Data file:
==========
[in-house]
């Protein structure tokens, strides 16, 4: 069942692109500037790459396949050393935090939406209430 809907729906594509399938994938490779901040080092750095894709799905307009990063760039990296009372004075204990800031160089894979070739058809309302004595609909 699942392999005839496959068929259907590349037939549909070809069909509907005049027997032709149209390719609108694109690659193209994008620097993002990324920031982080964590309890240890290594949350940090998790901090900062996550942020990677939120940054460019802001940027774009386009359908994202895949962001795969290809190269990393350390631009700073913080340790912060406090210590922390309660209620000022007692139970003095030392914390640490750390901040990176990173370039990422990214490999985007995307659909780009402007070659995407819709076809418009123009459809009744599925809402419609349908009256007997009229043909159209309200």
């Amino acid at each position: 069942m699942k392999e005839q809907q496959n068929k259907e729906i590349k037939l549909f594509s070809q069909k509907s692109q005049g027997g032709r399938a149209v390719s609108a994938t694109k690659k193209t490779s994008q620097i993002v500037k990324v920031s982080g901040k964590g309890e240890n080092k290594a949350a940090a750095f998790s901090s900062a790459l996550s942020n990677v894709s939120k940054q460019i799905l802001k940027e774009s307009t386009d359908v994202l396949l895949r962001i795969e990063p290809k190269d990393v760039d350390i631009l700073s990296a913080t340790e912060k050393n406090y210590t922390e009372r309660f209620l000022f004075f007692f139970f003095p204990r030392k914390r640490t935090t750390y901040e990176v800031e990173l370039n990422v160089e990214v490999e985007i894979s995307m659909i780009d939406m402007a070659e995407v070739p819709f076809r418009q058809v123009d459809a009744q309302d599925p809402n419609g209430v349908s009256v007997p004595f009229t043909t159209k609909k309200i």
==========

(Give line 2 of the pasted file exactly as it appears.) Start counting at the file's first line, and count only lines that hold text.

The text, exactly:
């Protein structure tokens, strides 16, 4: 069942692109500037790459396949050393935090939406209430 809907729906594509399938994938490779901040080092750095894709799905307009990063760039990296009372004075204990800031160089894979070739058809309302004595609909 699942392999005839496959068929259907590349037939549909070809069909509907005049027997032709149209390719609108694109690659193209994008620097993002990324920031982080964590309890240890290594949350940090998790901090900062996550942020990677939120940054460019802001940027774009386009359908994202895949962001795969290809190269990393350390631009700073913080340790912060406090210590922390309660209620000022007692139970003095030392914390640490750390901040990176990173370039990422990214490999985007995307659909780009402007070659995407819709076809418009123009459809009744599925809402419609349908009256007997009229043909159209309200």